For the past two weeks I’ve had this partial paragraph hanging out on my desktop waiting to speak.
CHICAGO, Feb. 14 ‐‐ The pace of global warming is likely to be much faster than recent predictions, because
industrial greenhouse gas emissions have increased more quickly than expected and higher temperatures are
triggering self‐reinforcing feedback mechanisms in global ecosystems, scientists said Saturday.
“We are basically looking now at a future climate that’s beyond anything we’ve considered seriously in climate
model simulations.” Christopher Field, founding director of the Carnegie Institution’s Department of Global
Ecology at Stanford University.
Today Feb. 26; Democracy Now offered an exclusive broadcast dealing with Global Climate Change in which Amy and Juan interviewed Christopher Field to investigate the politics and implications of the issue. There was even a passing nod to the idea of a Carbon Tax, something often overlooked in favor of the more precarious cap and trade “solution”.
Juan Gonzalez: A leading member of the Nobel Prize-winning Intergovernmental Panel on Climate Change is warning the amount of greenhouse gases in the atmosphere is rising more rapidly than expected in recent years. The scientist, Chris Field, says the current trajectory of climate change is now much worse than the IPCC had originally projected in part due to China and India’s increasing reliance on coal power.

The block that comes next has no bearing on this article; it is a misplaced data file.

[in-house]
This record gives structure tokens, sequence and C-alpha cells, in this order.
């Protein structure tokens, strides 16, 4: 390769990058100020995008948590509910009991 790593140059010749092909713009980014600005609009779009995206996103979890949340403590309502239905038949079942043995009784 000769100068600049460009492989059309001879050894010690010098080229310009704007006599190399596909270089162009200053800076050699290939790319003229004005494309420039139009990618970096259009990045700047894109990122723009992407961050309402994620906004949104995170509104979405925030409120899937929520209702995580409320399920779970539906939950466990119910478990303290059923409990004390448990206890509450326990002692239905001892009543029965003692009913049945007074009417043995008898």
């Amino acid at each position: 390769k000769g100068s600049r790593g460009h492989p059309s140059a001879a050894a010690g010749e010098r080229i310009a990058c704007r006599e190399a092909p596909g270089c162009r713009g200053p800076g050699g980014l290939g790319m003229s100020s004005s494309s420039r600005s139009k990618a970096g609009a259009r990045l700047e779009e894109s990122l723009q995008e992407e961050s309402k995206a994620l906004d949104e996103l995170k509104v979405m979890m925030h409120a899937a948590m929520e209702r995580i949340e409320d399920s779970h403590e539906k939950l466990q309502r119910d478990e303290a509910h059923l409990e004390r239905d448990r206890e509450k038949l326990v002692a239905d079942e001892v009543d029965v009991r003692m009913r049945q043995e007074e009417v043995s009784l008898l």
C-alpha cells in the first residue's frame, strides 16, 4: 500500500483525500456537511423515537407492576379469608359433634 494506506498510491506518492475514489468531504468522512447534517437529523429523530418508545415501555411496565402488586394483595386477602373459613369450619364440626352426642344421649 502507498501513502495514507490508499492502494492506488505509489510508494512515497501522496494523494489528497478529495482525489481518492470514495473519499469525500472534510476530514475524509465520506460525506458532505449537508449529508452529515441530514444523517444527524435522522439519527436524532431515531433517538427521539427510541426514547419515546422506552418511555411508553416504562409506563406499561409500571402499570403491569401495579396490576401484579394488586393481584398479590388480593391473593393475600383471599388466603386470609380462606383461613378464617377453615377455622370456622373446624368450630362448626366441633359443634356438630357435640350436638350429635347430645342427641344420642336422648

The research shows carbon emissions have grown sharply since 2000, despite growing concerns about global warming. During the 1990s, carbon emissions grew by less than one percent per year. Since 2000, emissions have grown at a rate of 3.5 percent per year. No part of the world had a decline in emissions from 2000 to 2008.
Despite Christopher Field’s even handed assessment of the Climate Crisis, he like many others is looking to the technology fix for the issues at hand. It is dissappointing to me to see we are still afraid to tackle this issue head on and recognize: if human beings, the consumers of products and energies producing CO2 are the problem, we can also be the solution. We as a nation once prided ourselves on being able to live with less, to create happiness in the absence of surplus. I believe we can do that again, we don’t need to wait for the technology fix to continue the status quo. So let’s take the responsibility and take the planet back!
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